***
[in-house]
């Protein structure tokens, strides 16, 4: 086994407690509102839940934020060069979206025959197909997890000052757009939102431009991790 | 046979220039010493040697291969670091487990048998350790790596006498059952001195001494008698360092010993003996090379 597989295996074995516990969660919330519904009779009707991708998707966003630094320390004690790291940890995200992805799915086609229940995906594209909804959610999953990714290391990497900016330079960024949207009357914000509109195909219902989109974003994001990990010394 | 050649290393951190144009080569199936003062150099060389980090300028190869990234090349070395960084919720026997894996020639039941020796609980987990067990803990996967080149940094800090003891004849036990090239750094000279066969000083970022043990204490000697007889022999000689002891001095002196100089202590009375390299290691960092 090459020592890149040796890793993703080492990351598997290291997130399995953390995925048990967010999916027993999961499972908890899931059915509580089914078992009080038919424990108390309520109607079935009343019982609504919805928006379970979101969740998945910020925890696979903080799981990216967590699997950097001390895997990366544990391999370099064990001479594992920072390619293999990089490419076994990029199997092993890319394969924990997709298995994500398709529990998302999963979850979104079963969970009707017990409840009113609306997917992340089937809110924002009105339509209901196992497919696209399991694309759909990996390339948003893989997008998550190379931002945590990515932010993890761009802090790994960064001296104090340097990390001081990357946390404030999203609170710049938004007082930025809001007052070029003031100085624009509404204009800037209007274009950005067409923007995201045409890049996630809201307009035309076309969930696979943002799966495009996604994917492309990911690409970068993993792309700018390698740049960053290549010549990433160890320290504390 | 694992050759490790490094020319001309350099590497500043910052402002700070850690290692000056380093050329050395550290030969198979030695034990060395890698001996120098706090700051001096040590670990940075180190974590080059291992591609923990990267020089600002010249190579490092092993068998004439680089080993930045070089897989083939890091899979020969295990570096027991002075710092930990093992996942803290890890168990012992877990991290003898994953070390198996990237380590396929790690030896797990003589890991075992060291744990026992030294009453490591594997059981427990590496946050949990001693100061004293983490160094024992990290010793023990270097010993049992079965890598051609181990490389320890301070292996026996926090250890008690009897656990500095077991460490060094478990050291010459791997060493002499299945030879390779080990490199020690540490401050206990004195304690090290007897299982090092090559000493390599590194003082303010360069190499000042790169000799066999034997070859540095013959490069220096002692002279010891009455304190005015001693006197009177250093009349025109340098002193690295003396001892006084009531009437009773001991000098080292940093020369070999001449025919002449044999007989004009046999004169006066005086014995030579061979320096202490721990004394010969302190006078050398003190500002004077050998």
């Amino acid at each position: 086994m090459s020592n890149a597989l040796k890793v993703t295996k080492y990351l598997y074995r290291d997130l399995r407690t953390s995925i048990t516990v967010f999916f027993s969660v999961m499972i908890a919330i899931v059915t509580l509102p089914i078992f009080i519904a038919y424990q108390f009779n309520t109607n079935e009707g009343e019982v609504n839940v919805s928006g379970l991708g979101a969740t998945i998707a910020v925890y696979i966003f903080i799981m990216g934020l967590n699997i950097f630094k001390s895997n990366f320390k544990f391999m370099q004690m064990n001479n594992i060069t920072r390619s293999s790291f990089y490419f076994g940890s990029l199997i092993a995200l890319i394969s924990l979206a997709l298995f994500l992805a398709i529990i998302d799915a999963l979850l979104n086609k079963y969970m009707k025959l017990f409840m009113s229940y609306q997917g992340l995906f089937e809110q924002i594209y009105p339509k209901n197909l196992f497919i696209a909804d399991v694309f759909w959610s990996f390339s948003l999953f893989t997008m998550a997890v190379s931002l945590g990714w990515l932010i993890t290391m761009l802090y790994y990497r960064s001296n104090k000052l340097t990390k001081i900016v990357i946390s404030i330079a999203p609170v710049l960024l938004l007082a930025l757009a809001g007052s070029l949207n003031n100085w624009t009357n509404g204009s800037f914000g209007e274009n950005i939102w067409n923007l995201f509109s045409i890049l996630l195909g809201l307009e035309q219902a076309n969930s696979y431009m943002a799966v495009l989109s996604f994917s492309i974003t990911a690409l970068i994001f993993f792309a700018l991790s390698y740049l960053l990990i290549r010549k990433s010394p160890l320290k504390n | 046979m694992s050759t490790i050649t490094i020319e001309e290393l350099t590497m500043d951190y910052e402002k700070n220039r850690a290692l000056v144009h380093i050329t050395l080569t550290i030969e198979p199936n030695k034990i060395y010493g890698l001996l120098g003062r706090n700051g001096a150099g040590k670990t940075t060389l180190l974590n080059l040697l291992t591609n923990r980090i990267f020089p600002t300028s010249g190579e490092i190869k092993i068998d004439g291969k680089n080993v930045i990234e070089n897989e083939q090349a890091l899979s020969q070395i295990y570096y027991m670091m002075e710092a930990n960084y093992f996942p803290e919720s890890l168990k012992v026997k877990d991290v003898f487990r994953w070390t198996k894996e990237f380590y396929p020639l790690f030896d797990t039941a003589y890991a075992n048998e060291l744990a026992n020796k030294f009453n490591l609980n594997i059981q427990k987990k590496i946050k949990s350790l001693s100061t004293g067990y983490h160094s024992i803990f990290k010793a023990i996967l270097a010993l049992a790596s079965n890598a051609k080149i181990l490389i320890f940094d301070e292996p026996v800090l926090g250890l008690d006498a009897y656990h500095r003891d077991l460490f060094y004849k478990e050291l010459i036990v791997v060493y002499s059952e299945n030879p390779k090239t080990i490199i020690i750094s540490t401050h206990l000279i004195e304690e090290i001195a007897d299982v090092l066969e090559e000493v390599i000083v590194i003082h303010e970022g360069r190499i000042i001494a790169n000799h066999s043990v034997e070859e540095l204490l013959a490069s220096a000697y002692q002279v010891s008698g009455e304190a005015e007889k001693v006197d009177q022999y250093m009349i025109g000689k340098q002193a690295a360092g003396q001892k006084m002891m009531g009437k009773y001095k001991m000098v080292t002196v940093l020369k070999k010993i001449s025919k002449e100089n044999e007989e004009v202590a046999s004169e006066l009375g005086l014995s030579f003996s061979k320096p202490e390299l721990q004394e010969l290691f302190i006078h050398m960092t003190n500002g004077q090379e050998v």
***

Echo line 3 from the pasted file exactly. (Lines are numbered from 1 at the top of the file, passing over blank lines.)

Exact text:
């Amino acid at each position: 086994m090459s020592n890149a597989l040796k890793v993703t295996k080492y990351l598997y074995r290291d997130l399995r407690t953390s995925i048990t516990v967010f999916f027993s969660v999961m499972i908890a919330i899931v059915t509580l509102p089914i078992f009080i519904a038919y424990q108390f009779n309520t109607n079935e009707g009343e019982v609504n839940v919805s928006g379970l991708g979101a969740t998945i998707a910020v925890y696979i966003f903080i799981m990216g934020l967590n699997i950097f630094k001390s895997n990366f320390k544990f391999m370099q004690m064990n001479n594992i060069t920072r390619s293999s790291f990089y490419f076994g940890s990029l199997i092993a995200l890319i394969s924990l979206a997709l298995f994500l992805a398709i529990i998302d799915a999963l979850l979104n086609k079963y969970m009707k025959l017990f409840m009113s229940y609306q997917g992340l995906f089937e809110q924002i594209y009105p339509k209901n197909l196992f497919i696209a909804d399991v694309f759909w959610s990996f390339s948003l999953f893989t997008m998550a997890v190379s931002l945590g990714w990515l932010i993890t290391m761009l802090y790994y990497r960064s001296n104090k000052l340097t990390k001081i900016v990357i946390s404030i330079a999203p609170v710049l960024l938004l007082a930025l757009a809001g007052s070029l949207n003031n100085w624009t009357n509404g204009s800037f914000g209007e274009n950005i939102w067409n923007l995201f509109s045409i890049l996630l195909g809201l307009e035309q219902a076309n969930s696979y431009m943002a799966v495009l989109s996604f994917s492309i974003t990911a690409l970068i994001f993993f792309a700018l991790s390698y740049l960053l990990i290549r010549k990433s010394p160890l320290k504390n | 046979m694992s050759t490790i050649t490094i020319e001309e290393l350099t590497m500043d951190y910052e402002k700070n220039r850690a290692l000056v144009h380093i050329t050395l080569t550290i030969e198979p199936n030695k034990i060395y010493g890698l001996l120098g003062r706090n700051g001096a150099g040590k670990t940075t060389l180190l974590n080059l040697l291992t591609n923990r980090i990267f020089p600002t300028s010249g190579e490092i190869k092993i068998d004439g291969k680089n080993v930045i990234e070089n897989e083939q090349a890091l899979s020969q070395i295990y570096y027991m670091m002075e710092a930990n960084y093992f996942p803290e919720s890890l168990k012992v026997k877990d991290v003898f487990r994953w070390t198996k894996e990237f380590y396929p020639l790690f030896d797990t039941a003589y890991a075992n048998e060291l744990a026992n020796k030294f009453n490591l609980n594997i059981q427990k987990k590496i946050k949990s350790l001693s100061t004293g067990y983490h160094s024992i803990f990290k010793a023990i996967l270097a010993l049992a790596s079965n890598a051609k080149i181990l490389i320890f940094d301070e292996p026996v800090l926090g250890l008690d006498a009897y656990h500095r003891d077991l460490f060094y004849k478990e050291l010459i036990v791997v060493y002499s059952e299945n030879p390779k090239t080990i490199i020690i750094s540490t401050h206990l000279i004195e304690e090290i001195a007897d299982v090092l066969e090559e000493v390599i000083v590194i003082h303010e970022g360069r190499i000042i001494a790169n000799h066999s043990v034997e070859e540095l204490l013959a490069s220096a000697y002692q002279v010891s008698g009455e304190a005015e007889k001693v006197d009177q022999y250093m009349i025109g000689k340098q002193a690295a360092g003396q001892k006084m002891m009531g009437k009773y001095k001991m000098v080292t002196v940093l020369k070999k010993i001449s025919k002449e100089n044999e007989e004009v202590a046999s004169e006066l009375g005086l014995s030579f003996s061979k320096p202490e390299l721990q004394e010969l290691f302190i006078h050398m960092t003190n500002g004077q090379e050998v």